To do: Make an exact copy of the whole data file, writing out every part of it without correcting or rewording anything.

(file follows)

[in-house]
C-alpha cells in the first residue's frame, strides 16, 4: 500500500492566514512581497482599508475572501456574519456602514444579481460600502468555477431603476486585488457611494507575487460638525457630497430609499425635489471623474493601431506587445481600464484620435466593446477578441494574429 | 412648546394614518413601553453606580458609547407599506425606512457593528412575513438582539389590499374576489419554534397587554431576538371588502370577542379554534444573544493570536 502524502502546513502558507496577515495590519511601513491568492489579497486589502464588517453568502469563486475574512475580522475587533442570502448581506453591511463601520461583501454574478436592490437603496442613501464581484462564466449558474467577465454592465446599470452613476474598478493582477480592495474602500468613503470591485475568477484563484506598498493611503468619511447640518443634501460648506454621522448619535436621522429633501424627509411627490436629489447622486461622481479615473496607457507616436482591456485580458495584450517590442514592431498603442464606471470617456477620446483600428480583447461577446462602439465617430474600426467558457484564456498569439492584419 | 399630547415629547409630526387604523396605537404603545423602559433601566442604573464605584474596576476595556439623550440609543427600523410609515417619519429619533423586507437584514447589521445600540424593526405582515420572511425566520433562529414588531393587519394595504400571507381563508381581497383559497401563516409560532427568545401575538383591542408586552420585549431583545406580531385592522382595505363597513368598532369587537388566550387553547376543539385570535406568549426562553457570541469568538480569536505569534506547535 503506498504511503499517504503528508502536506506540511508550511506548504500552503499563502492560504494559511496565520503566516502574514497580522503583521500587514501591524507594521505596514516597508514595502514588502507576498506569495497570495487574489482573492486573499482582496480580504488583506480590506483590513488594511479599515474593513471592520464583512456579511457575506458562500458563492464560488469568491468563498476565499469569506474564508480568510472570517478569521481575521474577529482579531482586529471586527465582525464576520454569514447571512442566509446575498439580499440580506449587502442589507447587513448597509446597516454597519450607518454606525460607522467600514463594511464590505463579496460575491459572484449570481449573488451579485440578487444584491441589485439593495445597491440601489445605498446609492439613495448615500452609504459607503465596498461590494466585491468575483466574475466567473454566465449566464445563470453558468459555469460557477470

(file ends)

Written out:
[in-house]
C-alpha cells in the first residue's frame, strides 16, 4: 500500500492566514512581497482599508475572501456574519456602514444579481460600502468555477431603476486585488457611494507575487460638525457630497430609499425635489471623474493601431506587445481600464484620435466593446477578441494574429 | 412648546394614518413601553453606580458609547407599506425606512457593528412575513438582539389590499374576489419554534397587554431576538371588502370577542379554534444573544493570536 502524502502546513502558507496577515495590519511601513491568492489579497486589502464588517453568502469563486475574512475580522475587533442570502448581506453591511463601520461583501454574478436592490437603496442613501464581484462564466449558474467577465454592465446599470452613476474598478493582477480592495474602500468613503470591485475568477484563484506598498493611503468619511447640518443634501460648506454621522448619535436621522429633501424627509411627490436629489447622486461622481479615473496607457507616436482591456485580458495584450517590442514592431498603442464606471470617456477620446483600428480583447461577446462602439465617430474600426467558457484564456498569439492584419 | 399630547415629547409630526387604523396605537404603545423602559433601566442604573464605584474596576476595556439623550440609543427600523410609515417619519429619533423586507437584514447589521445600540424593526405582515420572511425566520433562529414588531393587519394595504400571507381563508381581497383559497401563516409560532427568545401575538383591542408586552420585549431583545406580531385592522382595505363597513368598532369587537388566550387553547376543539385570535406568549426562553457570541469568538480569536505569534506547535 503506498504511503499517504503528508502536506506540511508550511506548504500552503499563502492560504494559511496565520503566516502574514497580522503583521500587514501591524507594521505596514516597508514595502514588502507576498506569495497570495487574489482573492486573499482582496480580504488583506480590506483590513488594511479599515474593513471592520464583512456579511457575506458562500458563492464560488469568491468563498476565499469569506474564508480568510472570517478569521481575521474577529482579531482586529471586527465582525464576520454569514447571512442566509446575498439580499440580506449587502442589507447587513448597509446597516454597519450607518454606525460607522467600514463594511464590505463579496460575491459572484449570481449573488451579485440578487444584491441589485439593495445597491440601489445605498446609492439613495448615500452609504459607503465596498461590494466585491468575483466574475466567473454566465449566464445563470453558468459555469460557477470